You have no doubt heard of DUI checkpoints in South Carolina, and you may have even been stopped in one. Many people wonder about the legality of stopping drivers as a matter of course the way checkpoints do, which is a valid question, and the truth is that – like so many other things when it comes to the law – it’s complicated.
If you are facing a DUI charge, reaching out to the professional legal counsel of an experienced South Carolina DUI attorney is the surest way to help protect your legal rights.
DUI Checkpoints in SC
Law enforcement in South Carolina has the legal right to stop motorists briefly for the purpose of checking each driver’s license, vehicle registration, and proof of insurance.
While DUI checkpoints are also allowed, all Fourth Amendment rights against unreasonable search and seizure must be upheld. As such, when an arrest is forthcoming, the prosecution has the burden of demonstrating that the defendant’s rights weren’t trampled.
Are Sobriety Checkpoints Legal in South Carolina?
You have the right not to be subjected to either unreasonable search or unreasonable seizure, and while a mandatory checkpoint may strike you as flying in the face of this right, the United States Supreme Court doesn’t see it this way.
Brief stops for ensuring that driving requirements are in order and detecting impairment have been upheld as not infringing on Fourth Amendment rights, but this doesn’t mean that every checkpoint meets the relevant legal requirements.
The legality of specific DUI checkpoints generally hinges on factors such as the following:
- How the checkpoint was organized
- How the checkpoint was conducted
- Evidence related to the checkpoint’s relative success in terms of issuing DUI charges
The Legal Requirements for DUI Checkpoints
For a DUI checkpoint to be considered legal, there is a wide range of requirements that must be met.
Having a valid reason for setting up the checkpoint
The police do not have the authority to set up DUI checkpoints at random. However, for example, if a specific area has experienced more than its fair share of dangerous drunk driving accidents, a DUI checkpoint may be a valid response.
Having supervisory approval of the checkpoint
Police officers don’t have the legal authority to set up their own DUI checkpoints on a whim. In order for checkpoints to be legal, law enforcement at the supervisory level must approve all the following:
- The decision to set up the DUI checkpoint in the first place
- The location of the checkpoint
- The checkpoint’s operational procedures
Finally, a uniformed supervisory officer must oversee the operation itself.
Publicizing the DUI checkpoint
The police are also required to publicize both the date and the location of all checkpoints. As such, random checkpoints are not legal – in the sense that motorists must be forewarned.
While DUI checkpoints are legal within these careful parameters, those checkpoints that fall outside these highly specific requirements are not.
The Rules of Operation at SC DUI Checkpoints
In addition to the requirements for setting up a DUI checkpoint in South Carolina, law enforcement must adhere to exacting operational guidelines.
Predictably patterned stops
When police officers set up DUI checkpoints, they can’t stop vehicles randomly or according to their own preference. Instead, if law enforcement does stop motorists, they must do so in accordance with a neutral pattern. When every third car is stopped – for example – the police have no input or sway in terms of who will be stopped and who won’t.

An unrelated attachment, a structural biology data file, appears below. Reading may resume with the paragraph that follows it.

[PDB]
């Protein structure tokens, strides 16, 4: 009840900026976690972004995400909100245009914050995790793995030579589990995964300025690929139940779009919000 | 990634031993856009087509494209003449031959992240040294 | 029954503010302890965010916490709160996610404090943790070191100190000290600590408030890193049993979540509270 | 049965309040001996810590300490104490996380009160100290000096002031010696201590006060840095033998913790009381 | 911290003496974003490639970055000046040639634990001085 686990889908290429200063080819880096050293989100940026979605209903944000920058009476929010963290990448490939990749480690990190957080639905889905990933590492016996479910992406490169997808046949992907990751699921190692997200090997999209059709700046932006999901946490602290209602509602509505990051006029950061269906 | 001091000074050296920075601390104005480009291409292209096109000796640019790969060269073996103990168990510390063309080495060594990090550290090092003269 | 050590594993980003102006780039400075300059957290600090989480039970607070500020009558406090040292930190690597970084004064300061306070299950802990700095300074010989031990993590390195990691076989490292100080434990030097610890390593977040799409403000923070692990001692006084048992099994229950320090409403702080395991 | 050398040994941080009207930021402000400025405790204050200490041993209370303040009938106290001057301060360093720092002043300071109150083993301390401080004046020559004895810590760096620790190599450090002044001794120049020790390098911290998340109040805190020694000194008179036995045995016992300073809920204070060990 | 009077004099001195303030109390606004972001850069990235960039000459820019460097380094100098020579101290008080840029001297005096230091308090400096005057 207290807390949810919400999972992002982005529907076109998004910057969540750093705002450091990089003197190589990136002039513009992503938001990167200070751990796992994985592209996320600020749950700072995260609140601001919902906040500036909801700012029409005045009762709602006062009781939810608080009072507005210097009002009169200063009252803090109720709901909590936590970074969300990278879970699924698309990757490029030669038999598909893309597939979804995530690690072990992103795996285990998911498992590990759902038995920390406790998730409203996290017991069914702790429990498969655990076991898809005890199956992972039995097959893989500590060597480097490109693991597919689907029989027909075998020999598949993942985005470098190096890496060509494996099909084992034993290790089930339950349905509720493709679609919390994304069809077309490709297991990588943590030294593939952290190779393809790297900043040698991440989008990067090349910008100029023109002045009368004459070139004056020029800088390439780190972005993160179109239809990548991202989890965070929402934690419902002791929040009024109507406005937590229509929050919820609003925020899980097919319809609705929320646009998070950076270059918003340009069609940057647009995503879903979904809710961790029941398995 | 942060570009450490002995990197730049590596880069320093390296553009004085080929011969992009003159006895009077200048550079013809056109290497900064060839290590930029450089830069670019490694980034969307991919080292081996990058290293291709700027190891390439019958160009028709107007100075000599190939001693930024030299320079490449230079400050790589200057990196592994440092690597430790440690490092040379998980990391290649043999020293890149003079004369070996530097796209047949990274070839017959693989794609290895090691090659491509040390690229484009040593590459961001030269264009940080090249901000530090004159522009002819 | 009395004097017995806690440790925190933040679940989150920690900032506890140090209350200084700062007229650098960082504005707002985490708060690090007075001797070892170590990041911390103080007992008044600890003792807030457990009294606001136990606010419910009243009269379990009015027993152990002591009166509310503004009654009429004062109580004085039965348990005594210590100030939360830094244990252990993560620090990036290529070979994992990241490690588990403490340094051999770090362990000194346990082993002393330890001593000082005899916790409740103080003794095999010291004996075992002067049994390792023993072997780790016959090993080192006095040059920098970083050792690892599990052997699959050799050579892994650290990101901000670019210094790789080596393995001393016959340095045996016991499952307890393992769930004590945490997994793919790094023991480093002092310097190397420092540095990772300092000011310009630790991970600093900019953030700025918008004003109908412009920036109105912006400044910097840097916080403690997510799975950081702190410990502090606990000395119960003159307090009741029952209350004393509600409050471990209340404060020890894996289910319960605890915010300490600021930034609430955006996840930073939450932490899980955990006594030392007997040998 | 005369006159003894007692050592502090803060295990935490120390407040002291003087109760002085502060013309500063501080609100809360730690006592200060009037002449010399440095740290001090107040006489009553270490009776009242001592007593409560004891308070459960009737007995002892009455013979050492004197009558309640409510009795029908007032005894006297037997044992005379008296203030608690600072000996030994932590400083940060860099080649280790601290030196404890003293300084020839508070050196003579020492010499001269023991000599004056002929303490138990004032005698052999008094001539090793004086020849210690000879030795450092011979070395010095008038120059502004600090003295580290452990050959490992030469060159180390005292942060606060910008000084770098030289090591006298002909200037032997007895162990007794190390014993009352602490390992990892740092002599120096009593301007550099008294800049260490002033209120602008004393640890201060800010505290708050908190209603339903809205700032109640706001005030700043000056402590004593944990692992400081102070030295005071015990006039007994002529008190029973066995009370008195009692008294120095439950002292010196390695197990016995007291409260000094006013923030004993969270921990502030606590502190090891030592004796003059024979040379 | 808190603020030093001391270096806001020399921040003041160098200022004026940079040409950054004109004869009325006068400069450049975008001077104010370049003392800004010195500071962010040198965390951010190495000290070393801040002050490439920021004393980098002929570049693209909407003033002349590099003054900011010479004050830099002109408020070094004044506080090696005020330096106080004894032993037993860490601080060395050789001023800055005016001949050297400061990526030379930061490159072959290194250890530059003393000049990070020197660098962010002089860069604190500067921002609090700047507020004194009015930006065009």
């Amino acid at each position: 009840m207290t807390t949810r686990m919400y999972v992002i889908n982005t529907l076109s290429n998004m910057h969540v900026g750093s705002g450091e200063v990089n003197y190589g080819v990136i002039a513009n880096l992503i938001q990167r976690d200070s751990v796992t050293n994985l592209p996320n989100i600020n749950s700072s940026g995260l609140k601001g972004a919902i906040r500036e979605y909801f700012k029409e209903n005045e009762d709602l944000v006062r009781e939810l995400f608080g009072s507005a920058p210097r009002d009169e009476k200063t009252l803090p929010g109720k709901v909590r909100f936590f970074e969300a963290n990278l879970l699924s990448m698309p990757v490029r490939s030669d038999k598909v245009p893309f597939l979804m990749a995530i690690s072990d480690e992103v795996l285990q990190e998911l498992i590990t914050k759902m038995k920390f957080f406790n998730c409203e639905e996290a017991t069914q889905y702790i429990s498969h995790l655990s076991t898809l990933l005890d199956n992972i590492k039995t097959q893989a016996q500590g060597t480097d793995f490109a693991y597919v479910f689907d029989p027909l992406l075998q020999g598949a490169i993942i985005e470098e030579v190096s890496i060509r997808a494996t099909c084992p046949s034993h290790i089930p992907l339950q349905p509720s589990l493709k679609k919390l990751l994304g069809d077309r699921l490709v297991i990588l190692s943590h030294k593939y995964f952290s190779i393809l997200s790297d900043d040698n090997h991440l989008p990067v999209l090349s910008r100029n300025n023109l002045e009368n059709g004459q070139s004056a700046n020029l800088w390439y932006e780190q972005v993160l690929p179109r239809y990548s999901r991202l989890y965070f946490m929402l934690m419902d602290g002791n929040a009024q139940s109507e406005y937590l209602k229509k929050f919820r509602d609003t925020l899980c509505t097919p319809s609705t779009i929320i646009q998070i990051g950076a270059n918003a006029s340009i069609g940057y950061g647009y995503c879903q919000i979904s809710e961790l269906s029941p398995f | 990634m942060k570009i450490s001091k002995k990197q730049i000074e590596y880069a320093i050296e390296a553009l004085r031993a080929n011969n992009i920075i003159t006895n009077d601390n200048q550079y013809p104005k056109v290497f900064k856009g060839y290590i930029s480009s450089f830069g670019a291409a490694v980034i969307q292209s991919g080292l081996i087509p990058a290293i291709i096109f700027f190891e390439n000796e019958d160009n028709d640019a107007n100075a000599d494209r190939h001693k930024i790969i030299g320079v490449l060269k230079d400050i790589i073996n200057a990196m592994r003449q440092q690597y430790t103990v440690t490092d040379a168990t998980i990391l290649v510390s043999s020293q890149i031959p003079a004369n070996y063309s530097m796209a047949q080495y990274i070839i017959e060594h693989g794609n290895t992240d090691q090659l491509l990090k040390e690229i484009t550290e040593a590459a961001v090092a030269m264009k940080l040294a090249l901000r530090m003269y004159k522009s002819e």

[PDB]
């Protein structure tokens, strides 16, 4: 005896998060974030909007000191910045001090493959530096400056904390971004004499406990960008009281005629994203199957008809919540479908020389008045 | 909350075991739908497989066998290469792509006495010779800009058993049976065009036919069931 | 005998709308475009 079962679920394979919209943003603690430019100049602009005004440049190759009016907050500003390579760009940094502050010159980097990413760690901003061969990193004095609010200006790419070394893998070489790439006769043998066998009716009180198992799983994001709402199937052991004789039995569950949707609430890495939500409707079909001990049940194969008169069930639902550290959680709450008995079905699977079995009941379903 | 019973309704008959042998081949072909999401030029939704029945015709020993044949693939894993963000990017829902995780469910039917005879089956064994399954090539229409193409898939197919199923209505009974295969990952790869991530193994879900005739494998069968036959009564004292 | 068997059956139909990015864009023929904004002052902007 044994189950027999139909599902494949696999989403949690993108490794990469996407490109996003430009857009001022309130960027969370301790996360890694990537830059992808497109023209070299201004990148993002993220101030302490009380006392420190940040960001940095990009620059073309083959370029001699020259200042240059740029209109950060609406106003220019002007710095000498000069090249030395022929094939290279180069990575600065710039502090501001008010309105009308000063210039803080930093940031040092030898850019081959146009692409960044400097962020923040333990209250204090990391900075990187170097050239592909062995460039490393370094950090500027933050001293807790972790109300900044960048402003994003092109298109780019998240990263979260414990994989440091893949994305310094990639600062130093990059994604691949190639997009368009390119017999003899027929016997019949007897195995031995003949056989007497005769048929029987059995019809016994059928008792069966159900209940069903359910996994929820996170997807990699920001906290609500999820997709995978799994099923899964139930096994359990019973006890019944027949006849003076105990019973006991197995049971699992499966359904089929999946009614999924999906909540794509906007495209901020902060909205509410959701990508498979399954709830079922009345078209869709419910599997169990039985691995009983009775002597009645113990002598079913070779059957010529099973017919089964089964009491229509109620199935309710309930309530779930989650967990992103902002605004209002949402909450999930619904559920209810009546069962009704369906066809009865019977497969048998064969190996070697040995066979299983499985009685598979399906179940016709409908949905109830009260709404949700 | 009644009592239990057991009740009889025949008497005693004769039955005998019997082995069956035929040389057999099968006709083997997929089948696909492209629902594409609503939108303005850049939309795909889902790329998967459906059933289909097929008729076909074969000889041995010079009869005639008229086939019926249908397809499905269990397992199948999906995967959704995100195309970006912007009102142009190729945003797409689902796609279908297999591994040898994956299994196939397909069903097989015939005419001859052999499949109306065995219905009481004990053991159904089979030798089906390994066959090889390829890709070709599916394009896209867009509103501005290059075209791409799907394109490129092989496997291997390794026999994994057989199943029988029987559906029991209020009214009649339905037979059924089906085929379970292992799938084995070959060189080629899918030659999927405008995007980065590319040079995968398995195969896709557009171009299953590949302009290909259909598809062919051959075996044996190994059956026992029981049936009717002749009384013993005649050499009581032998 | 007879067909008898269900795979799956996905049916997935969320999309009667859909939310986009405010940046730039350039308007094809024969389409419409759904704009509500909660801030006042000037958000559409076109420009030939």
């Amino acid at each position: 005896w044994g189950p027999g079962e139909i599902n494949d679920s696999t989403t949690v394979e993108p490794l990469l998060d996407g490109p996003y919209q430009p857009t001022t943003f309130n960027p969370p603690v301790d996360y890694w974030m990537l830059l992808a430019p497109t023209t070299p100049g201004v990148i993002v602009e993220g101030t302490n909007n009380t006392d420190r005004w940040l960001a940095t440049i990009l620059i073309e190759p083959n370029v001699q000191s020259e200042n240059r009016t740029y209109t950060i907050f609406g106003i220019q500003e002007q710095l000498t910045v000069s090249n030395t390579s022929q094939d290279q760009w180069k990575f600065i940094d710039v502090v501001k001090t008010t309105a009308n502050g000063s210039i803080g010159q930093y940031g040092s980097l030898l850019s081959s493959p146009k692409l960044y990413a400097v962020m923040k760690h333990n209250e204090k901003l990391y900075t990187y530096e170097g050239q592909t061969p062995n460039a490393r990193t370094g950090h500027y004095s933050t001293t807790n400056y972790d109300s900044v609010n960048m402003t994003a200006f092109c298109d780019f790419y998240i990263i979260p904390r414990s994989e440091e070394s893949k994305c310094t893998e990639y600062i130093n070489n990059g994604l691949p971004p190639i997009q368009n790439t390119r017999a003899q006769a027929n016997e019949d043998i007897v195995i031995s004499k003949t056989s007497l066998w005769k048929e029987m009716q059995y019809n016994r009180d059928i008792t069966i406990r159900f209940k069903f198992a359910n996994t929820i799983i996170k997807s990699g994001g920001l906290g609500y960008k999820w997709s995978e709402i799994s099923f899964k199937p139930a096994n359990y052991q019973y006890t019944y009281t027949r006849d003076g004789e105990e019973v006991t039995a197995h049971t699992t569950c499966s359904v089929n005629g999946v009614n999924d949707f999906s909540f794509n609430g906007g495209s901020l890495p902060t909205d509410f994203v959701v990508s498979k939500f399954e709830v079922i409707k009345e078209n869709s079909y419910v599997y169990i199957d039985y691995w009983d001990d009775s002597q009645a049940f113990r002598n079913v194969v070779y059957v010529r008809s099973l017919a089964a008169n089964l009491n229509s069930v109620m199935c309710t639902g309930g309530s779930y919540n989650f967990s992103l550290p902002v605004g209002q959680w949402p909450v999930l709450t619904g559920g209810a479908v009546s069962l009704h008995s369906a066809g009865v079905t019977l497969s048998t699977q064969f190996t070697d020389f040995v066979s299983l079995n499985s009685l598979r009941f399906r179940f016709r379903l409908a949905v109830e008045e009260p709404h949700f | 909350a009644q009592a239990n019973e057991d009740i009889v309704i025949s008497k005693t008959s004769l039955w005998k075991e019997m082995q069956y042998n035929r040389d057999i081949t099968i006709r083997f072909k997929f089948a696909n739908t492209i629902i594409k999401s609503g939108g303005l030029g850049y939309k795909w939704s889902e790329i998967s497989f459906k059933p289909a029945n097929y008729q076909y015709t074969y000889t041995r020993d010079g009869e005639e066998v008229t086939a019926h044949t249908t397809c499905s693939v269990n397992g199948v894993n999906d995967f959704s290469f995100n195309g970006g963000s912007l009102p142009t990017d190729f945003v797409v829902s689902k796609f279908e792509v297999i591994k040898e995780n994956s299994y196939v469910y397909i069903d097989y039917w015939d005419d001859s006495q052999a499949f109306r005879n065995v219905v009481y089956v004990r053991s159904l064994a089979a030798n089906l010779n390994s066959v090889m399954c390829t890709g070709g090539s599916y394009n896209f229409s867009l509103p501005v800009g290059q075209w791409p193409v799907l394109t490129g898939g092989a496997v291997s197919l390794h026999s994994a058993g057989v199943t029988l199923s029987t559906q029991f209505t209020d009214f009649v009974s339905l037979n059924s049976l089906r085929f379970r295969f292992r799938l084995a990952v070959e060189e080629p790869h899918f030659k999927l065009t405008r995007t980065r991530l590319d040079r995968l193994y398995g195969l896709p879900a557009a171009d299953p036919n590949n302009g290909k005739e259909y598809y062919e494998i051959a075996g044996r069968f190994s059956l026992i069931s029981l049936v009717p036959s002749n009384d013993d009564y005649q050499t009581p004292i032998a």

Safe and easily identifiable stopping sites
DUI checkpoints must take safety into careful consideration, including concerns like the following:
- Ensuring the necessary warning lights, signs, and signals are implemented
- Ensuring that drivers have the warning necessary to come to safe, complete stops
- Ensuring there is adequate lighting
Further, the checkpoint must identify itself as either a license and registration checkpoint or a DUI checkpoint and cannot be a guessing game in which law enforcement is on the hunt for whatever they can find.
Finally, officers must be uniformed, and their vehicles must be clearly identifiable.
While there is no predetermined time limit for checkpoint stops in South Carolina, there is a requirement that they are brief – in the sense that they can’t last any longer than is necessary. As such, each stop is judged on a case-by-case basis.
Checkpoints must serve the interests of the public (and not the interests of law enforcement). Effectiveness is generally demonstrated when DUI checkpoints lead to DUI charges, which serves the public’s interest by helping to keep impaired drivers off our roads.
If You’re Stopped at a DUI Checkpoint
If you are pulled over at a DUI checkpoint, there are several things you should keep in mind to help ensure that your legal rights are well protected throughout and that the experience proceeds as smoothly as possible. These include:
- Remain calm
- Cooperate with law enforcement without saying anything that might incriminate you (you have the right to remain silent in the face of questions put to you by the police)
- Get out of your car if you’re asked to do so
It’s important to note that declining a field sobriety test, which is notoriously unreliable, is generally advised against. If you are charged with DUI at a DUI checkpoint, it’s time to take action by reaching out to a dedicated DUI attorney at your earliest opportunity to do so.
An Experienced South Carolina DUI Attorney Is on Your Side
If you are facing a DUI charge after being stopped at a DUI checkpoint, the trusted Greenville DUI attorneys at Bannister, Wyatt & Stalvey have a wealth of impressive experience successfully guiding challenging cases like yours toward advantageous outcomes that support our clients’ rights.
We’re here for you, too, so please don’t delay reaching out and contacting or calling us at 864-523-6928 for more information today.